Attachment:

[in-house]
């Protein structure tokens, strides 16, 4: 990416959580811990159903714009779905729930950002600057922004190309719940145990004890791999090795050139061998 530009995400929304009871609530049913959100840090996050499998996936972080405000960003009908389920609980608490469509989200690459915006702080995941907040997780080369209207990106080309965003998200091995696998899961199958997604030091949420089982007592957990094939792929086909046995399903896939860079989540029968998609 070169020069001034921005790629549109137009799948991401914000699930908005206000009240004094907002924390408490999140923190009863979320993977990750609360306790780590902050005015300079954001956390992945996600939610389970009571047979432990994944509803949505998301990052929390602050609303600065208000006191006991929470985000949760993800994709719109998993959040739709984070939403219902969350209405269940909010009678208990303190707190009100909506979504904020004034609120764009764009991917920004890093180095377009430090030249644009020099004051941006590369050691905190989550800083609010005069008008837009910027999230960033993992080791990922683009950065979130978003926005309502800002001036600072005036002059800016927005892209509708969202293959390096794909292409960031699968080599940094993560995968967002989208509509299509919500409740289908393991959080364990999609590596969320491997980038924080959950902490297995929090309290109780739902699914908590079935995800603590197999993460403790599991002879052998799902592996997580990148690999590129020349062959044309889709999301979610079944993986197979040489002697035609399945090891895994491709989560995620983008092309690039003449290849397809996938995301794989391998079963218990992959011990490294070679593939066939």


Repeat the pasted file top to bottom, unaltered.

[in-house]
């Protein structure tokens, strides 16, 4: 990416959580811990159903714009779905729930950002600057922004190309719940145990004890791999090795050139061998 530009995400929304009871609530049913959100840090996050499998996936972080405000960003009908389920609980608490469509989200690459915006702080995941907040997780080369209207990106080309965003998200091995696998899961199958997604030091949420089982007592957990094939792929086909046995399903896939860079989540029968998609 070169020069001034921005790629549109137009799948991401914000699930908005206000009240004094907002924390408490999140923190009863979320993977990750609360306790780590902050005015300079954001956390992945996600939610389970009571047979432990994944509803949505998301990052929390602050609303600065208000006191006991929470985000949760993800994709719109998993959040739709984070939403219902969350209405269940909010009678208990303190707190009100909506979504904020004034609120764009764009991917920004890093180095377009430090030249644009020099004051941006590369050691905190989550800083609010005069008008837009910027999230960033993992080791990922683009950065979130978003926005309502800002001036600072005036002059800016927005892209509708969202293959390096794909292409960031699968080599940094993560995968967002989208509509299509919500409740289908393991959080364990999609590596969320491997980038924080959950902490297995929090309290109780739902699914908590079935995800603590197999993460403790599991002879052998799902592996997580990148690999590129020349062959044309889709999301979610079944993986197979040489002697035609399945090891895994491709989560995620983008092309690039003449290849397809996938995301794989391998079963218990992959011990490294070679593939066939």